Sunday, 12 July 2009

Torchwood: Children Of Earth - Afterthoughts *SPOILERS*

Did anyone here watch Torchwood: Children of Earth last week?

If you didn't you missed some of the best TV to have ever been broadcast on the British airwaves... It was, quite simply, stunning television and a remarkably tense and emotional five evenings for a fan like myself.

First of all I have to point out that as a dedicated fan of both Dr. Who and Torchwood I was mighty p****d to find out last year that in 2009 we'd only get five full episodes of each... Dr. Who being spread accross the year and Torchwood having only a five night run, a miniseries rather than a full quota of episodes. I have to admit now that the choice to do this with Torchwood paid off big time with what was probably the most gripping set of episodes of sci-fi I've ever watched.

Torchwood is the sexually obsessed older sibling of the more child orientated Dr. Who and everyone knows that. In the very first episode there was softcore sex and violence and that theme carried on, growing more intense and crazy right up until the end of the second series. Writer Russell T Davies isn't afraid of offending, he's not afraid of killing off major players, and he's never been afraid of putting Torchwood's characters through Hell to get to where he wants to go with the story, but Jesus Christ did Children of Earth kick all that up a notch.


First of all Russell managed to pull one of the most naturally scary topics from his writing hat and infuse real, chilling terror into it: The abduction of your children...

As a parent of two young girls the main theme of disgusting, ultra-powerful aliens coming down to Earth and demanding 10% of Earth's child population, and then the governments having to bow down and actually action that demand, was sickening and truly scary when you thought about it. Watching the actors portray the emotions that most people would actually feel in that situation was mesmerising. Peter Capaldi's character John Frobisher, as an example, was amazing in this regard and his final scene where he makes the ultimate sacrifice to prevent his family from going through the suffering that lays ahead was gut wrenching and very well executed by director Euros Lyn. Even the scenes where the children are uncontrollably talking for the aliens, counting down their arrival, or all screaming at the end, is chilling but again well done. The question, should you ever want to ask yourself, would be "what would you do in that situation". The worst possible answer that comes back to you from Children of Earth is "There is nothing you can do...".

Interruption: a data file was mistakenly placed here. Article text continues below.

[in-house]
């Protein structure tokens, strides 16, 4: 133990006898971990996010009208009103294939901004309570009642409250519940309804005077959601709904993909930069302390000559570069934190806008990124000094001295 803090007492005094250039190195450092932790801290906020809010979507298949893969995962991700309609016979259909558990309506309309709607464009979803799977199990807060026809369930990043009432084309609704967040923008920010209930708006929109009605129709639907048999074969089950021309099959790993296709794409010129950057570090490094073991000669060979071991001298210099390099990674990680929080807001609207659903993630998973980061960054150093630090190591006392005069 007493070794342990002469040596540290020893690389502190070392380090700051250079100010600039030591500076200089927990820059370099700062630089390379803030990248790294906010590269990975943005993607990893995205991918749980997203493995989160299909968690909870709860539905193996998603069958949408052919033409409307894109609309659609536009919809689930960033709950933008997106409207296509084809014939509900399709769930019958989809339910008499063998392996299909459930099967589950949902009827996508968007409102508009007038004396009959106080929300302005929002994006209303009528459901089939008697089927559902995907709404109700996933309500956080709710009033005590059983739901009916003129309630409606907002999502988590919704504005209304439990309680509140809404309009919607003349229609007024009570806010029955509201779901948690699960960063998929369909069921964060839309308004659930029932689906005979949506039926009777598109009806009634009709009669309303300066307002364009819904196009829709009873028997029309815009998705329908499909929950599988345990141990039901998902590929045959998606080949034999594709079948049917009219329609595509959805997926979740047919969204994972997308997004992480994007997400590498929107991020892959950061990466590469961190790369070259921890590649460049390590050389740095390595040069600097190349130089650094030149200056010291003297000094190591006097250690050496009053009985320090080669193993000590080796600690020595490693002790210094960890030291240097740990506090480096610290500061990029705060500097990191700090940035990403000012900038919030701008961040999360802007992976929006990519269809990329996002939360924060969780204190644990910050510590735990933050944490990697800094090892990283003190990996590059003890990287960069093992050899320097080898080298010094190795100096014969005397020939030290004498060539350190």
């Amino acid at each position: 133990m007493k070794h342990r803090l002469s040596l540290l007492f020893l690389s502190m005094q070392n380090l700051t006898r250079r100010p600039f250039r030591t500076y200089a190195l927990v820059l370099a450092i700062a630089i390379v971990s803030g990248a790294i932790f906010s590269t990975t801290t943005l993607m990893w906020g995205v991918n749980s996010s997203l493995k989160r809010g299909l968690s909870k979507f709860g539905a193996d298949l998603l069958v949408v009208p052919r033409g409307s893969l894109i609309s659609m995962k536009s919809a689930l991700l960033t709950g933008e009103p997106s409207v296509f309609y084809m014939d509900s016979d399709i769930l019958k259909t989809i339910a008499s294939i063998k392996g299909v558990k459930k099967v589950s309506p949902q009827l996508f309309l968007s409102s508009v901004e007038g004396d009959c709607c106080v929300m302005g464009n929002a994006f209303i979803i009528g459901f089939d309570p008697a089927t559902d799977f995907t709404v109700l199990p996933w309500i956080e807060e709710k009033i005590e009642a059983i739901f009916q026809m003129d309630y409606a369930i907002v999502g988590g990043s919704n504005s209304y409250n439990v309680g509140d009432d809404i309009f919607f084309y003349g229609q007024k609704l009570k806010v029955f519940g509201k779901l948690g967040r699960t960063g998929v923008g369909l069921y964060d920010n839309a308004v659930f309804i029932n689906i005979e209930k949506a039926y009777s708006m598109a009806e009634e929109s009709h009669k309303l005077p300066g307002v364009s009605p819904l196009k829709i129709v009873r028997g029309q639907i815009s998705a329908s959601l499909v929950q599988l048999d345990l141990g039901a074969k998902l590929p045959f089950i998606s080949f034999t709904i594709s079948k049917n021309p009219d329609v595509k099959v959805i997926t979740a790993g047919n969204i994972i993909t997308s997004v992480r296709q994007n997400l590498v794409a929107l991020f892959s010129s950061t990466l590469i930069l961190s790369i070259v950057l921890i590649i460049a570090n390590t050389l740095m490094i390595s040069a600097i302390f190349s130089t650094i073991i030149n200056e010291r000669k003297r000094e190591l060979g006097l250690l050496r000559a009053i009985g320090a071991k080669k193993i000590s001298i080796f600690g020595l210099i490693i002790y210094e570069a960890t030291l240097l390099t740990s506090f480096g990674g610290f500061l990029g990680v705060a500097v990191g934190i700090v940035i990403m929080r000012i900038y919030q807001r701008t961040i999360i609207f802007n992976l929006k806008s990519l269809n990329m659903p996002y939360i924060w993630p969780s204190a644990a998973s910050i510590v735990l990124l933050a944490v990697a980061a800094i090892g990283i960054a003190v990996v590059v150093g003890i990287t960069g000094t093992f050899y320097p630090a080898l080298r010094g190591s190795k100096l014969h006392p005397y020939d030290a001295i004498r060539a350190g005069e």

Apart from the main theme above the way that Lyn presented that actual single alien, in this case the '456' as they're called, was excellent too. All too often do we see silly makeup or floppy rubber suits but here we never got to really see the nemesis that threatened our world. Hidden in a tank full of gaseous mist the only things we got to see were the tip of it's head/s and the child connected to it's body later on (when we find out the 456 want our children as drugs, the chemicals children have inside them stimulate the 456). By doing this for the entire 5 episodes we are on the edge of our seats throughout, being more scared of what we can't see than what we can. Little touches like the occasional green splurges and the delayed answers added to the tension and when the alien finally shows its hand by releasing a deadly virus when p'd off, the audience feels the fear and helplessness that faces those involved.